The is a subway line of the Tokyo Metropolitan Bureau of Transportation (Toei) network in Tokyo, Japan. The line runs between Nishi-Takashimadaira in Itabashi and Meguro in Shinagawa. Trains continue with direct service into the Meguro Line of Tokyu Corporation for . The portion between and Meguro is shared with the Tokyo Metro Namboku Line. The line was named after the Mita district in Minato, Tokyo, under which it passes. On maps and signboards, the line is shown in blue (O). Stations carry the letter "I" followed by a two-digit number.


Platforms on the Mita Line are equipped with chest-height automatic platform gates that open in sync with the train doors. The line was the first in the Tokyo subway system to have low barriers. The Tokyo Metro Namboku Line has used full-height platform screen doors since its opening. As of May 2020, the platform doors are being overhauled for future 8 car operation. The right-of-way and stations between Shirokane-Takanawa and Meguro are shared with the Tokyo Metro Namboku Line - a unique situation on the Tokyo subway where both operators share common infrastructure. Under an agreement of both parties, the fare for this section is calculated on the Toei system for passengers traveling to stations on the Mita Line past Shirokane-Takanawa, using the Tokyo Metro system for those travelling on the Namboku Line past Shirokane-Takanawa, and on the system "most beneficial to the passenger" (presently the Tokyo Metro schedule) for travel solely on the shared section. According to the Tokyo Metropolitan Bureau of Transportation, as of June 2009 the Mita Line is the ninth most crowded subway line in Tokyo, running at 164% capacity between Nishi-Sugamo and Sugamo stations.

Station list

All stations are located in Tokyo. {| class="wikitable" rules="all" |- !rowspan="2"|No. !rowspan="2"|Station !rowspan="2"|Japanese !colspan="2"|Distance (km) !rowspan="2"|Transfers !rowspan="2"|Location |- !Between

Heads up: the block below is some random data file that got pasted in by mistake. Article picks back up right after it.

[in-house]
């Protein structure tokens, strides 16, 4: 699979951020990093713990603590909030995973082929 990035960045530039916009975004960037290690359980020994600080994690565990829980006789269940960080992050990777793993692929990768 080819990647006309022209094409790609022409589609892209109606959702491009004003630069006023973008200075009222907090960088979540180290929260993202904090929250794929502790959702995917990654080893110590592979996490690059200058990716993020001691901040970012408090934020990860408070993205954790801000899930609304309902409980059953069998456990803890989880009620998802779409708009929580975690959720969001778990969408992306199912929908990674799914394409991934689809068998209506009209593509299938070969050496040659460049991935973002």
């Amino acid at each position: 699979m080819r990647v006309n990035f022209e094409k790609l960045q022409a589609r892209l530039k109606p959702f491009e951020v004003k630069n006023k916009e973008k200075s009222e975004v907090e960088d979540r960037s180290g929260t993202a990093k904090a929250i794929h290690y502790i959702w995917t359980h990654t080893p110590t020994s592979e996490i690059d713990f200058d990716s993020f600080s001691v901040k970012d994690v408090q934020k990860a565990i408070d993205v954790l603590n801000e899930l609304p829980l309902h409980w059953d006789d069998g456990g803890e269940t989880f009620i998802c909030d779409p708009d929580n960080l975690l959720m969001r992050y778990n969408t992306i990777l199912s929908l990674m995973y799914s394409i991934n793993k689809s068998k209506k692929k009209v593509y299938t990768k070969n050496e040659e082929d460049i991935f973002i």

stations !From I-01 |- | | |目黒Meguro is shared by Toei, Tokyo Metro, and Tokyu Corporation; Tokyu Corporation manages the station. |style="text-align:right;"|- |style="text-align:right;"|0.0 | |Shinagawa |- | | |白金台Shirokanedai and Shirokane-Takanawa are shared by Toei and Tokyo Metro; Tokyo Metro manages both stations. |style="text-align:right;"|1.3 |style="text-align:right;"|1.3 | Tokyo Metro Namboku Line (N-02) (shared) |rowspan="5"|Minato |- | | |白金高輪 |style="text-align:right;"|1.0 |style="text-align:right;"|2.3 | Tokyo Metro Namboku Line (N-03) (shared) |- | | |三田 |style="text-align:right;"|1.7 |style="text-align:right;"|4.0 | |- | | |芝公園 |style="text-align:right;"|0.6 |style="text-align:right;"|4.6 |  |- | | |御成門 |style="text-align:right;"|0.7 |style="text-align:right;"|5.3 |  |- | | |内幸町 |style="text-align:right;"|1.1 |style="text-align:right;"|6.4 |  |rowspan="4"|Chiyoda |- | | |日比谷 |style="text-align:right;"|0.9 |style="text-align:right;"|7.3 | |- | | |大手町 |style="text-align:right;"|0.9 |style="text-align:right;"|8.2 |{{Plainlist| * {{TSLS|M Tokyo Metro Marunouchi Line (M-18) * {{TSLS|T Tokyo Metro Tozai Line (T-09) * {{TSLS|C Tokyo Metro Chiyoda Line (C-11) * {{TSLS|Z Tokyo Metro Hanzomon Line (Z-08) * {{TSLS|M Tokyo Metro Marunouchi Line (Tokyo, M-17) |- |{{TSSN|I|10|size=30 |{{STN|Jimbocho |神保町 |style="text-align:right;"|1.4 |style="text-align:right;"|9.6 |{{Plainlist| * {{TSLS|S Toei Shinjuku Line (S-06) * {{TSLS|Z Tokyo Metro Hanzomon Line (Z-07) |- |{{TSSN|I|11|size=30 |{{STN|Suidobashi |水道橋 |style="text-align:right;"|1.0 |style="text-align:right;"|10.6 |{{JRLS|JB Chūō-Sōbu Line |rowspan="4"|Bunkyō |- |{{TSSN|I|12|size=30 |{{STN|Kasuga|Tokyo |春日 |style="text-align:right;"|0.7 |style="text-align:right;"|11.3 |{{Plainlist| * {{TSLS|E Toei Oedo Line (E-07) * {{TSLS|M Tokyo Metro Marunouchi Line (Korakuen Station: M-22) * {{TSLS|N Tokyo Metro Namboku Line (Korakuen Station: N-11) |- |{{TSSN|I|13|size=30 |{{STN|Hakusan|Tokyo |白山 |style="text-align:right;"|1.4 |style="text-align:right;"|12.7 |  |- |{{TSSN|I|14|size=30 |{{STN|Sengoku |千石 |style="text-align:right;"|1.0 |style="text-align:right;"|13.7 |  |- |{{TSSN|I|15|size=30 |{{STN|Sugamo |巣鴨 |style="text-align:right;"|0.9 |style="text-align:right;"|14.6 |{{JRLS|JY Yamanote Line |rowspan="2"|Toshima |- |{{TSSN|I|16|size=30 |{{STN|Nishi-sugamo |西巣鴨 |style="text-align:right;"|1.4 |style="text-align:right;"|16.0 |Tokyo Sakura Tram ({{STN|Shin-koshinzuka) |- |{{TSSN|I|17|size=30 |{{STN|Shin-itabashi |新板橋 |style="text-align:right;"|1.0 |style="text-align:right;"|17.0 |{{JRLS|JA Saikyō Line (Itabashi Station) |rowspan="11"|Itabashi |- |{{TSSN|I|18|size=30 |{{STN|Itabashikuyakushomae |板橋区役所前 |style="text-align:right;"|0.9 |style="text-align:right;"|17.9 |  |- |{{TSSN|I|19|size=30 |{{STN|Itabashihoncho |板橋本町 |style="text-align:right;"|1.2 |style="text-align:right;"|19.1 |  |- |{{TSSN|I|20|size=30 |{{STN|Motohasunuma |本蓮沼 |style="text-align:right;"|0.9 |style="text-align:right;"|20.0 |  |- |{{TSSN|I|21|size=30 |{{STN|Shimura-sakaue |志村坂上 |style="text-align:right;"|1.1 |style="text-align:right;"|21.1 |  |- |{{TSSN|I|22|size=30 |{{STN|Shimura-sanchome |志村三丁目 |style="text-align:right;"|0.9 |style="text-align:right;"|22.0 |  |- |{{TSSN|I|23|size=30 |{{STN|Hasune |蓮根 |style="text-align:right;"|1.2 |style="text-align:right;"|23.2 |  |- |{{TSSN|I|24|size=30 |{{STN|Nishidai|Tokyo |西台 |style="text-align:right;"|0.8 |style="text-align:right;"|24.0 |  |- |{{TSSN|I|25|size=30 |{{STN|Takashimadaira |高島平 |style="text-align:right;"|1.0 |style="text-align:right;"|25.0 |  |- |{{TSSN|I|26|size=30 |{{STN|Shin-takashimadaira |新高島平 |style="text-align:right;"|0.7 |style="text-align:right;"|25.7 |  |- |{{TSSN|I|27|size=30 |{{STN|Nishi-takashimadaira |西高島平 |style="text-align:right;"|0.8 |style="text-align:right;"|26.5 |  {{Reflist|group="*"